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3 Rad Lake Hikes in the Pacific Northwest

Whether you’re looking for a peaceful place to pitch your tent, a spot to take a cool dip, somewhere to get your fly wet, or just a scenic destination to achieve, these lake hikes offer it all. Hikes to bodies of water always posses a certain lure to adventurers. Water is an essential element to existence; our bodies are made up of about 60 percent of the stuff so it’s no surprise that it attracts us. These trails traverse through some of the most alluring scenes the Pacific Northwest has to offer and lead to crystal clear rocky alpine pools surrounded by soaring peaks and vibrant foliage. These hikes are well worth the effort and sure to not disappoint.

1 Sawtooth Lake (Idaho):

Distance: 3 miles

Elevation Gain: 1720’

Map Used: Earthwalk Press Sawtooth Wilderness Hiking Map and Guide

Fee: Free wilderness permit

Sawtooth Lake rests in a serrated bowl at 8430’ in the heart of the northern tip of the Sawtooth Wilderness boundary. After an elevation gain of 1720’ from the trailhead it provides a tranquil fluid accent to the otherwise rugged and captivating surroundings. This hike also comes with a bonus. A little more than halfway up the trail it passes Alpine Lake a smaller yet no less enticing lake with views of the jagged peaks that encompass it.

It was at Alpine lake that I meet a seasoned veteran of these routes; he asked if I was continuing up to Sawtooth Lake. I told him that I was. He smiled and told me after I make it to imagine a plane flying through the tight ragged pinnacles and onto the lake. He went on to explain that back in the sixties, when he was younger and able to spend more time among the cliffs, a rescue floatplane actually accomplished this feat to conduct a rescue on Sawtooth Lake. I kept this in mind and as I reached the banks of the lake I realized the severity of this operation.

The most efficient way to reach this oasis is by following trail 640 from the Iron Creek Trailhead, which is located at the end of road 619 from the Ponderosa Pine Scenic Route Highway.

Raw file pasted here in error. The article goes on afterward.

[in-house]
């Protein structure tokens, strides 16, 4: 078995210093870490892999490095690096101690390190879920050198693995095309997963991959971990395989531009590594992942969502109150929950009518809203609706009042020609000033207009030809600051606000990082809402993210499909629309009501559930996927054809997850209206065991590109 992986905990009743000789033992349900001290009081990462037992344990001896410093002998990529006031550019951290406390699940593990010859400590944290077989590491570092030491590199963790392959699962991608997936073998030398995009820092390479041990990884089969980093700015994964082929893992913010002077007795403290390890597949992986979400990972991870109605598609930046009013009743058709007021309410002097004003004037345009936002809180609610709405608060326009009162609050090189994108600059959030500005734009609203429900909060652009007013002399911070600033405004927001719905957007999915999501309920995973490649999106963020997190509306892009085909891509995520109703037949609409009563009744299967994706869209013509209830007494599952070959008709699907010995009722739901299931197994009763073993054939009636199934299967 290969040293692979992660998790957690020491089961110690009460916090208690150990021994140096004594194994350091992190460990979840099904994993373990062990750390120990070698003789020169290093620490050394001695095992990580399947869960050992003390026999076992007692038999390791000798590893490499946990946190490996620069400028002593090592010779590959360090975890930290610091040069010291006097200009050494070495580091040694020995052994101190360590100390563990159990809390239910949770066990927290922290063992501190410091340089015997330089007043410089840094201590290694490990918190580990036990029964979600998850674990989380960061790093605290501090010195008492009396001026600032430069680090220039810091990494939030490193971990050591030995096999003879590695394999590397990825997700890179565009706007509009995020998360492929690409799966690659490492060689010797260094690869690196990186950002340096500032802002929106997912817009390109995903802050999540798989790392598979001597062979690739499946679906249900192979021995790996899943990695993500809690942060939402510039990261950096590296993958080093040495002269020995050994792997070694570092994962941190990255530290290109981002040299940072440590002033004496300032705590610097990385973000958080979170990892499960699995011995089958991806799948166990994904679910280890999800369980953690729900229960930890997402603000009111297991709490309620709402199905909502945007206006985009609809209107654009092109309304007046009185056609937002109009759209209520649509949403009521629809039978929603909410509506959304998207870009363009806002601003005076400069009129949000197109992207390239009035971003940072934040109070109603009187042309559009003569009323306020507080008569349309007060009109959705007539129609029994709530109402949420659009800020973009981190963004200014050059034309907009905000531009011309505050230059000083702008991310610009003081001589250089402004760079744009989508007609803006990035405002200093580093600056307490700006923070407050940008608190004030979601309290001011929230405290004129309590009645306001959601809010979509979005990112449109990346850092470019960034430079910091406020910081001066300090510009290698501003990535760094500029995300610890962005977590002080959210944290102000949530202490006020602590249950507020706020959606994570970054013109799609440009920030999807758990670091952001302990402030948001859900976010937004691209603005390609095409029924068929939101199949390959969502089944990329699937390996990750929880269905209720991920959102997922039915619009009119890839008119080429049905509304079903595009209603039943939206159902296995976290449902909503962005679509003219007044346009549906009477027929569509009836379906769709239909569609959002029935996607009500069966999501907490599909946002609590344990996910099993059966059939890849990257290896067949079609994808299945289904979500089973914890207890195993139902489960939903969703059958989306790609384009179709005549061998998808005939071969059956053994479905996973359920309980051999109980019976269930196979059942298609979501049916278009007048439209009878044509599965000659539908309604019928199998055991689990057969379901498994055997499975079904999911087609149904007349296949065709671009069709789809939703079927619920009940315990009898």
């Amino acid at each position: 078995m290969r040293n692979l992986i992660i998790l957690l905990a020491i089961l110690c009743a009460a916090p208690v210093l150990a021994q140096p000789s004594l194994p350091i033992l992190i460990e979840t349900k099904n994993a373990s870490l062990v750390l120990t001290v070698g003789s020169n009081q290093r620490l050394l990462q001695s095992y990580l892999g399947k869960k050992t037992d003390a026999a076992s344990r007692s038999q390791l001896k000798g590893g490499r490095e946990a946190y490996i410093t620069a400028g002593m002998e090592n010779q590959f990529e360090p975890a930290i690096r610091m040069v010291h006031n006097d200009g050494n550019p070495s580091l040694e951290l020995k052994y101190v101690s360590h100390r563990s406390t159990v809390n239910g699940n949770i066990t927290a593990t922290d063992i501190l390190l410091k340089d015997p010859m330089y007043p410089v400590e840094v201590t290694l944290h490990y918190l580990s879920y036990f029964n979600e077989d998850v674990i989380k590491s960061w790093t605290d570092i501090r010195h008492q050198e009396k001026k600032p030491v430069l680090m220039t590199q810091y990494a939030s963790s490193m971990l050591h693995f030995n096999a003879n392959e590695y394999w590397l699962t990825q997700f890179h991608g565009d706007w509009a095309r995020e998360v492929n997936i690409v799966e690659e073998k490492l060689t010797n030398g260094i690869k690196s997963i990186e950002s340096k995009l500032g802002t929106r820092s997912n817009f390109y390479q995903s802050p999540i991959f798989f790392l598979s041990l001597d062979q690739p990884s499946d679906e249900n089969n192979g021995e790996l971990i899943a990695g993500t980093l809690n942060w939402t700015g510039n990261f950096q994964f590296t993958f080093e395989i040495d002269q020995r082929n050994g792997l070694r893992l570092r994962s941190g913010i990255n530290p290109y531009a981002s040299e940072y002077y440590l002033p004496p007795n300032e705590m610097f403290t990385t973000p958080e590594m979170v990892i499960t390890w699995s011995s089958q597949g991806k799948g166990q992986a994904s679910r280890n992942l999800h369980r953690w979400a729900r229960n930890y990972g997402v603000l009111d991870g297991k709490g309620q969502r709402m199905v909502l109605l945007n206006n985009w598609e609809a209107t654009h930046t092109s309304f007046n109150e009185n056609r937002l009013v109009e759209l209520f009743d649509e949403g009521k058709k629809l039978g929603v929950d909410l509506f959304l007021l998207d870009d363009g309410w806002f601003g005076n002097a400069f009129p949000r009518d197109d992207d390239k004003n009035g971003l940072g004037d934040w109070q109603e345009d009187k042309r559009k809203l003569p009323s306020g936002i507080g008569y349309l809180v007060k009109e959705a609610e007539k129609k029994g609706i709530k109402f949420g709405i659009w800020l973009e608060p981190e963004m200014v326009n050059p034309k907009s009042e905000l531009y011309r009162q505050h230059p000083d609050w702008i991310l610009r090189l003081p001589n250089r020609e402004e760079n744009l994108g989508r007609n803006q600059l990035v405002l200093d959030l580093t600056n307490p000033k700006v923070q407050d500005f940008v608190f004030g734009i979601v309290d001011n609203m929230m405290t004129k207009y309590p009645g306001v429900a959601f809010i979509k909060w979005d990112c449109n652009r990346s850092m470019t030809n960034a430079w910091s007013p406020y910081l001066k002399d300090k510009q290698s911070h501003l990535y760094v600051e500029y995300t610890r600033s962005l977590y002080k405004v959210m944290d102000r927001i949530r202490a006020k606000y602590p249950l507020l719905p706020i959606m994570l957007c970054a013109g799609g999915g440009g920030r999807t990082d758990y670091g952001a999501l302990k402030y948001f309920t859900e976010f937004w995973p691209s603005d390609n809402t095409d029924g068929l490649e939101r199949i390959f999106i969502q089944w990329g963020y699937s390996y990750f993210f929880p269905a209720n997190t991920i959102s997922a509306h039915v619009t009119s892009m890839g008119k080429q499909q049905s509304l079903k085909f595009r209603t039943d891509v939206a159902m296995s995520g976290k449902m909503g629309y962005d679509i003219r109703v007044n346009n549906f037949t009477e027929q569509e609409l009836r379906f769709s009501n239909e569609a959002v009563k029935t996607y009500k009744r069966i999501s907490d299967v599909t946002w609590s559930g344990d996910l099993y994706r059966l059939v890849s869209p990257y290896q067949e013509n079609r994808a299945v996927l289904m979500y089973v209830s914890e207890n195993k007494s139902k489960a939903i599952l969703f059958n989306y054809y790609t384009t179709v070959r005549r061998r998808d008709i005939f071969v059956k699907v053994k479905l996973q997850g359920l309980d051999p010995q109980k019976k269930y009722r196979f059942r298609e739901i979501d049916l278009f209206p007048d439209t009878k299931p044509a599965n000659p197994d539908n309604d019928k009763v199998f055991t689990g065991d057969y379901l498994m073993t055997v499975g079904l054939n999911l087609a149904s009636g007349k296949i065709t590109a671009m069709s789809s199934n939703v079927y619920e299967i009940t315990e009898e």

2 Mirror Lake (Oregon):

Distance: 5 miles

Elevation Gain: 2144’

Map Used: USDA Pacific Northwest Eagle Cap Ranger District Wallowa-Whitman National Forest Oregon

Fee: Paid Parking Permit/ Wilderness permit

At 7740’ Mirror Lake sits in the Lake Basin at the foot of Eagle Cap the namesake and highest point of the Eagle Cap Wilderness. While not extraordinarily large, Mirror Lake stretches and sprawls along the granite bases and boggy banks of the neighboring prominences and basin where the trail encounters it. With its outreach this lake creates several natural jetties and small rocky islands to gain magnificent vistas and vantages from. And since this area of the Lake Basin is just at tree level it makes for a perfect spot to break, rest and take in the views, or make camp. There are also numerous nearby lakes and pools within a short distance, to explore and discover.

This trek begins from the Two Pan Trailhead on trail 1662. Two Pan is accessed by the Lostine River Road, which begins in the town of Lostine. This long route begins as an improved road that leads through private ranch land into a mountainous canyon where it shifts to dirt as it enters the Eagle Cap Wilderness.

3 Doubtful Lake (Washington):

Distance: 4 miles

Elevation Gain: 1800’ (to Cascade Pass) but then descends 800’ (as you travel down to Doubtful Lake)

Map Used: Trails Illustrated National Geographic North Cascades National Park #223

Fee: Free (backcountry permit needed for multiday use)

Even at 5385’, Doubtful Lake is surrounded by summits at neck breaking heights. It’s probably the smallest lake on this list, but it produces the most intense vantage of sky scrapping peaks out of all of them, and for this list that’s saying something. After reaching Cascade Pass and traveling toward Shale Glacier, Doubtful Lake and its small island comes into view. It’s an aerial perspective from which you can make out the descending contours that form it as well as reflections of sky and rocky spires. The vantage is just above tree line allowing the small waterfalls that feed Doubtful Lake to be clearly seen melting from the ice and snow above. As the steep trek is made down to this pool, however, the tree line is reintroduced creating a true all included experience. Doubtful Lake is an ideal site to observe the Cascades and all that this alpine wonderland has to offer.

To get here, follow Cascade Road, which turns into cascade River road, from the Highway 20 as it climbs and eventually ends at the Cascade Pass Trailhead. Follow Cascade Pass Trail to Cascade Pass and toward Shale Glacier where it will intersect the trail leading down to Doubtful Lake.

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